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The Ethnic Conflict Research Digest

1998, Vol. 1 No. 1 .

Ukrainian Nationalism in the 1990's: A Minority Faith
Andrew Wilson.

(Cambridge: Cambridge University Press, 1997).
202pp. Index. Bibl. 45.00; ISBN 0-521-48285-2
Pb.: 15.95; ISBN 0-521-57457-9.

Despite the geopolitical importance of Ukraine in the post-Soviet era, relatively few new books in English have been published particularly about the country since independence was declared in 1991. Therefore, Wilson's book is a much needed contribution providing both an approachable introduction to contemporary Ukrainian studies and access to information and perspectives gleaned from sources not readily available to a non-specialist readership. The thematic organization of the eight chapters consciously highlights a number of contentious points regarding Ukrainian history, nationalism and national identity, national communism, domestic politics and foreign relations. Wilson acknowledges the debatable nature of some of his conclusions, such as his assertion that an "element of confrontation [between nationalists and anti-nationalists] is ... guaranteed," (p.172) and his exploration in abbreviated format of such contention while also taking a clear stand is laudable. Ukrainian studies specialists may criticize the relative brevity with which arguable points are presented. However, to have gone into much greater detail would have sacrificed clarity and scope of interest to a more general audience. Wilson's book should not be seen so much as a conclusive endpiece but, more importantly perhaps, an initial presentation intended to encourage further interest in and discussion of the multiple issues he raises regarding both Ukraine specifically and the saliency of national identity in contemporary politics generally.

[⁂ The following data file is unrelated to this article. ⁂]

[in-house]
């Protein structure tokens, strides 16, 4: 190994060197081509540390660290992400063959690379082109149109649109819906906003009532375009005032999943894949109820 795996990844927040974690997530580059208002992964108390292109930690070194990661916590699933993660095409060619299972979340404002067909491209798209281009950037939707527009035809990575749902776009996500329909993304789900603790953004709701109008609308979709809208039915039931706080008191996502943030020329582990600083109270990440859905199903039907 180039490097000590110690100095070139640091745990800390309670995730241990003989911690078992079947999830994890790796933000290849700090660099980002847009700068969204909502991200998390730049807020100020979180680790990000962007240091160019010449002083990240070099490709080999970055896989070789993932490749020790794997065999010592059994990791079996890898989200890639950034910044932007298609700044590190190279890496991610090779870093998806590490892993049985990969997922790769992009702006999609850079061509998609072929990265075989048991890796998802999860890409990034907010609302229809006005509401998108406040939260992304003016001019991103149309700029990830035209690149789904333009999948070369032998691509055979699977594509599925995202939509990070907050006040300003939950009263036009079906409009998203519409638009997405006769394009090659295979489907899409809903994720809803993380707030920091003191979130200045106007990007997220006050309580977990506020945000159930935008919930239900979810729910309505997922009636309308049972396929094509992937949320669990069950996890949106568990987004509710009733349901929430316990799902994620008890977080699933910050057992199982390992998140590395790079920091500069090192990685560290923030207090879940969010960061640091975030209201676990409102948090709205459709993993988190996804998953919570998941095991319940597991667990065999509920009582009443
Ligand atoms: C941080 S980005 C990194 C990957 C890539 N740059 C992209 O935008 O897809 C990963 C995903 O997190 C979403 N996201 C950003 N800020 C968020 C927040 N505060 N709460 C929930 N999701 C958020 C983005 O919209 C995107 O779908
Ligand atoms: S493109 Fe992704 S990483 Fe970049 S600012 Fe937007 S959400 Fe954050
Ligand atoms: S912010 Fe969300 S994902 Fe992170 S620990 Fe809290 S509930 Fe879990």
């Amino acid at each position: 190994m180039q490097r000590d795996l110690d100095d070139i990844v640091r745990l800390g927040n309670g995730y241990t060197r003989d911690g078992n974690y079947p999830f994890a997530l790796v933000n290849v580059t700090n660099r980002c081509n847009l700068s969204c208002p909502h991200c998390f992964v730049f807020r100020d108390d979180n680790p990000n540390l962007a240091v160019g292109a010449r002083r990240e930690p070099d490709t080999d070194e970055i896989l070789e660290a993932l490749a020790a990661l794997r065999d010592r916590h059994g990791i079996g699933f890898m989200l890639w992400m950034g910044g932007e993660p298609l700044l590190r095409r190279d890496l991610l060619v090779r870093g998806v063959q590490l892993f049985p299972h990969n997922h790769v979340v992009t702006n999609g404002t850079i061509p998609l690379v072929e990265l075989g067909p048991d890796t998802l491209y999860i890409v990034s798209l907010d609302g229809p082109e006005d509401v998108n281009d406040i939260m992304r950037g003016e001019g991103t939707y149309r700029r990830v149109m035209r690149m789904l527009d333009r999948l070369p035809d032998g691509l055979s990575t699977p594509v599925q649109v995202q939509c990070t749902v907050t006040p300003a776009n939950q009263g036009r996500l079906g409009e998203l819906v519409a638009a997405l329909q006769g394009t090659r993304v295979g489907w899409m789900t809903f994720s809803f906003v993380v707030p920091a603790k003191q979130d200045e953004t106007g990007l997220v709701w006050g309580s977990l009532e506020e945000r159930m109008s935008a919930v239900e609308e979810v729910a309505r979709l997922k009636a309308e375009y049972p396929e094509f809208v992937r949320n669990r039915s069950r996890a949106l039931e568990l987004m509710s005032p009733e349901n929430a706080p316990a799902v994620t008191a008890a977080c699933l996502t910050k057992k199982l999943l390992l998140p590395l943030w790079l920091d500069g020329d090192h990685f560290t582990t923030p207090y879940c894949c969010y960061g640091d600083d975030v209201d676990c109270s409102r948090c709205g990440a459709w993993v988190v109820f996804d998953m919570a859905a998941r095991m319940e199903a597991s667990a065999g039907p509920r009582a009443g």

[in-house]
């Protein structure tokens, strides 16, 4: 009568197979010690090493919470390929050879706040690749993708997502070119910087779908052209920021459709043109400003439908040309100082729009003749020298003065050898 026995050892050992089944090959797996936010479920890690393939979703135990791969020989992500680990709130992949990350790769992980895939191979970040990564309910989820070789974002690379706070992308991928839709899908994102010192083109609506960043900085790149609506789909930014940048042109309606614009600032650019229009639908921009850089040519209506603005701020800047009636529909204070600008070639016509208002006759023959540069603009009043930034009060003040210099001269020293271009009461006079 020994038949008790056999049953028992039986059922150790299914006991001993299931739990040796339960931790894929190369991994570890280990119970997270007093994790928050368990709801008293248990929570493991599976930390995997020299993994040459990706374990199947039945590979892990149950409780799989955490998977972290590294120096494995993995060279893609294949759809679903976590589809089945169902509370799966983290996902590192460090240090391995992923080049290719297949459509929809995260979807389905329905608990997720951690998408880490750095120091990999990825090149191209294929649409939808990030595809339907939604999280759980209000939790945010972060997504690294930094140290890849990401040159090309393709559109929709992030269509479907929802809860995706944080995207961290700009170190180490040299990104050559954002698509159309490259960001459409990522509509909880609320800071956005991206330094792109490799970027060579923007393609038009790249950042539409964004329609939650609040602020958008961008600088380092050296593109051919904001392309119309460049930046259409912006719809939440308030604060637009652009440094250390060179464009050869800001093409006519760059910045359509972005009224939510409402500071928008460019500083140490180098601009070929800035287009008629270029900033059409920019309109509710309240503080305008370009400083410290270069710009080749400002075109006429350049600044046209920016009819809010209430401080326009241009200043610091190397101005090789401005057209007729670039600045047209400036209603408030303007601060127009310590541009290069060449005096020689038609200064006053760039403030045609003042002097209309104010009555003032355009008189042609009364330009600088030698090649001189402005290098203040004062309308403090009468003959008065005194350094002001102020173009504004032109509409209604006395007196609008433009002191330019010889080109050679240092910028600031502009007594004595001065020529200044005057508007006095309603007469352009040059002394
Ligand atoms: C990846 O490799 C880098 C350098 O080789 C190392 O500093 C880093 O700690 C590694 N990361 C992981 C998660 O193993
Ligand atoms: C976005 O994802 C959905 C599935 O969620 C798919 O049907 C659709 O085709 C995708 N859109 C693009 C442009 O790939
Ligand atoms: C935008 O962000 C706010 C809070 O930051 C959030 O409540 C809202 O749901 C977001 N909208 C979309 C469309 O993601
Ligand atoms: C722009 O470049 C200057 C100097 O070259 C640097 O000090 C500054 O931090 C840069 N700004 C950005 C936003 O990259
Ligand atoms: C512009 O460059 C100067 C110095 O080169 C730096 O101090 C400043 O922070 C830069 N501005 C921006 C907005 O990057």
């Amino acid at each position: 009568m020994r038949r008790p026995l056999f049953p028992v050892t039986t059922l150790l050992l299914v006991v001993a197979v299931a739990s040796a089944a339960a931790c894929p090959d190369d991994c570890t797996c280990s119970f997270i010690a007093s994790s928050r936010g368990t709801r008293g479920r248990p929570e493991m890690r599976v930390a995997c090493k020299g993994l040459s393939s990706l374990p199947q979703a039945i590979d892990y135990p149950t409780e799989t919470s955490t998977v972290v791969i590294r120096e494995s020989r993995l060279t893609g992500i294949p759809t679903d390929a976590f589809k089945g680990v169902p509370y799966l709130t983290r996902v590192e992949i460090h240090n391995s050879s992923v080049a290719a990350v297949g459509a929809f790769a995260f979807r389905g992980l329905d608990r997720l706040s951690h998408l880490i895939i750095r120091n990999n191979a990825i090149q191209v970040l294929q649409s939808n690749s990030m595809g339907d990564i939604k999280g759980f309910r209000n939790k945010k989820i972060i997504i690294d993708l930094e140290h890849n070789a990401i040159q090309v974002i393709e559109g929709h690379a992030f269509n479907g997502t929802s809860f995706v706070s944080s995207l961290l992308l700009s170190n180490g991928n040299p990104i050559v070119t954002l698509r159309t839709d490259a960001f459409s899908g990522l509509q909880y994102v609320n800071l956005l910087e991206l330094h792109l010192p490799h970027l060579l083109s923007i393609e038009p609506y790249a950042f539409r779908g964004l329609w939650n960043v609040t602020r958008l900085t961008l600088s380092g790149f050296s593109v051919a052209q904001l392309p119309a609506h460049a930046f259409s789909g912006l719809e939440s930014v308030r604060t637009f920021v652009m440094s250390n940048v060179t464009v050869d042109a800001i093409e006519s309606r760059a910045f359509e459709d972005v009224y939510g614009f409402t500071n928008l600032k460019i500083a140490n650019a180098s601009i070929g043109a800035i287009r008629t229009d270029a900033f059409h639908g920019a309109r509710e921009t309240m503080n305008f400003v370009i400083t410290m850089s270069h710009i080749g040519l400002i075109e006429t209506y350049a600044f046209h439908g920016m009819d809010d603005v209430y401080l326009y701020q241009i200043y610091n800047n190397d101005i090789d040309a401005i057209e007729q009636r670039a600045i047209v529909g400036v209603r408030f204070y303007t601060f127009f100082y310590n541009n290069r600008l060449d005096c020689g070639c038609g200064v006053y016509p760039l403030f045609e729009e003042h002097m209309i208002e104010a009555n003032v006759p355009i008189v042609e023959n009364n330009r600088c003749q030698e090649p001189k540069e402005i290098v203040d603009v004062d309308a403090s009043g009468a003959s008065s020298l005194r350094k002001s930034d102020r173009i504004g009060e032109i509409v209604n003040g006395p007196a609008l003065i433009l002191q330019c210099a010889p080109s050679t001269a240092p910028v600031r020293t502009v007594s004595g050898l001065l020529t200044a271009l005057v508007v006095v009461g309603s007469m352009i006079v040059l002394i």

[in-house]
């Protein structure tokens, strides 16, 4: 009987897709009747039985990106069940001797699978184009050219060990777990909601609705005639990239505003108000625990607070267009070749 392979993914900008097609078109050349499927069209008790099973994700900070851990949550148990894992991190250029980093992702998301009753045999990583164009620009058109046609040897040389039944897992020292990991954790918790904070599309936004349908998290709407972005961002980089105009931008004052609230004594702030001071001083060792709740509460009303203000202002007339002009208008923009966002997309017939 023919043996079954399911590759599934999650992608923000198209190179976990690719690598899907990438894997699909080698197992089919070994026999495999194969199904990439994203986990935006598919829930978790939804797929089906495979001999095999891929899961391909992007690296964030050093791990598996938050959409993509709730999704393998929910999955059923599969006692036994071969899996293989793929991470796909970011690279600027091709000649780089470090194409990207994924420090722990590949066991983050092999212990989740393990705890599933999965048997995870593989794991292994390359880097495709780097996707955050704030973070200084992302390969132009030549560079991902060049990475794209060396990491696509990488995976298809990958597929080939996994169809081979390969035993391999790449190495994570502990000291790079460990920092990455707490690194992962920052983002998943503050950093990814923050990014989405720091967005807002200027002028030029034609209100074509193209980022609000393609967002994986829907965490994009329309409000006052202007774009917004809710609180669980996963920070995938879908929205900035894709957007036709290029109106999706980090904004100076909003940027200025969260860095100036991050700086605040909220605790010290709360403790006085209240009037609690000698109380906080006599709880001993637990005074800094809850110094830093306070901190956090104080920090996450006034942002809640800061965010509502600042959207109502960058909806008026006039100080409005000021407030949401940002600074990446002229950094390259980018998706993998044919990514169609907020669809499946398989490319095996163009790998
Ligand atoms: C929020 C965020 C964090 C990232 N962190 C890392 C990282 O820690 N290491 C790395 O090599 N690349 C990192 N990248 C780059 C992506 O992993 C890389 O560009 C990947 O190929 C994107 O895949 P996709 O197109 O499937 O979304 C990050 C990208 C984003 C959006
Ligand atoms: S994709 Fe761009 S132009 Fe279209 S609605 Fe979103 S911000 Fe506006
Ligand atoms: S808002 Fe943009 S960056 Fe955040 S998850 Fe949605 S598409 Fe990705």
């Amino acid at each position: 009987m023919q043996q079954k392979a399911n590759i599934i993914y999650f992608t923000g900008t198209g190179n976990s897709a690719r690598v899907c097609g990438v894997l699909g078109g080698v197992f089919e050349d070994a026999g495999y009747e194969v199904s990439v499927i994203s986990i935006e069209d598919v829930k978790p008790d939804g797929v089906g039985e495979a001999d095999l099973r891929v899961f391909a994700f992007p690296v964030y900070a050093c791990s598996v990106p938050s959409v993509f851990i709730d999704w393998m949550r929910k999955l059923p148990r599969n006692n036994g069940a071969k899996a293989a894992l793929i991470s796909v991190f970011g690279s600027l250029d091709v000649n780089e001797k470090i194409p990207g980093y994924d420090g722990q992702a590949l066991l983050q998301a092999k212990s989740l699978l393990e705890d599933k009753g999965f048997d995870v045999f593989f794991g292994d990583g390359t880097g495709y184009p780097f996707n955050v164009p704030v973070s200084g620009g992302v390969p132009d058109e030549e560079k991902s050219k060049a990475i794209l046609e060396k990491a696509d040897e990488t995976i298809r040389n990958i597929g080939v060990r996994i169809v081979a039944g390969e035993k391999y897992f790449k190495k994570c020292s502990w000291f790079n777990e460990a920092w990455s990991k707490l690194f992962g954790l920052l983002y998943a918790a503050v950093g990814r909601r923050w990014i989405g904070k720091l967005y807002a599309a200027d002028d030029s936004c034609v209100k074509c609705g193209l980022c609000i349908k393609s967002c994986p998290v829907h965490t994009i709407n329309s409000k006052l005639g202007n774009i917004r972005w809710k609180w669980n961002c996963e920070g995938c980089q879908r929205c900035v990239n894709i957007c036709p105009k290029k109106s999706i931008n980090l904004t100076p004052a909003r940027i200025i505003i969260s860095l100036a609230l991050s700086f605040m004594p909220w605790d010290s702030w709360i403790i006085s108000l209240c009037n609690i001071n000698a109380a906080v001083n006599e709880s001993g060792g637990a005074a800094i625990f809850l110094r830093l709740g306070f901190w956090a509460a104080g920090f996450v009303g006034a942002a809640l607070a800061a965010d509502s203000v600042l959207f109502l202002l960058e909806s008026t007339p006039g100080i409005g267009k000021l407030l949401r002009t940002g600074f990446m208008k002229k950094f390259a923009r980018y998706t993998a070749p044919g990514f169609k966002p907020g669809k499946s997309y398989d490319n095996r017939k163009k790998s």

M.K. Flynn, University of the West of England

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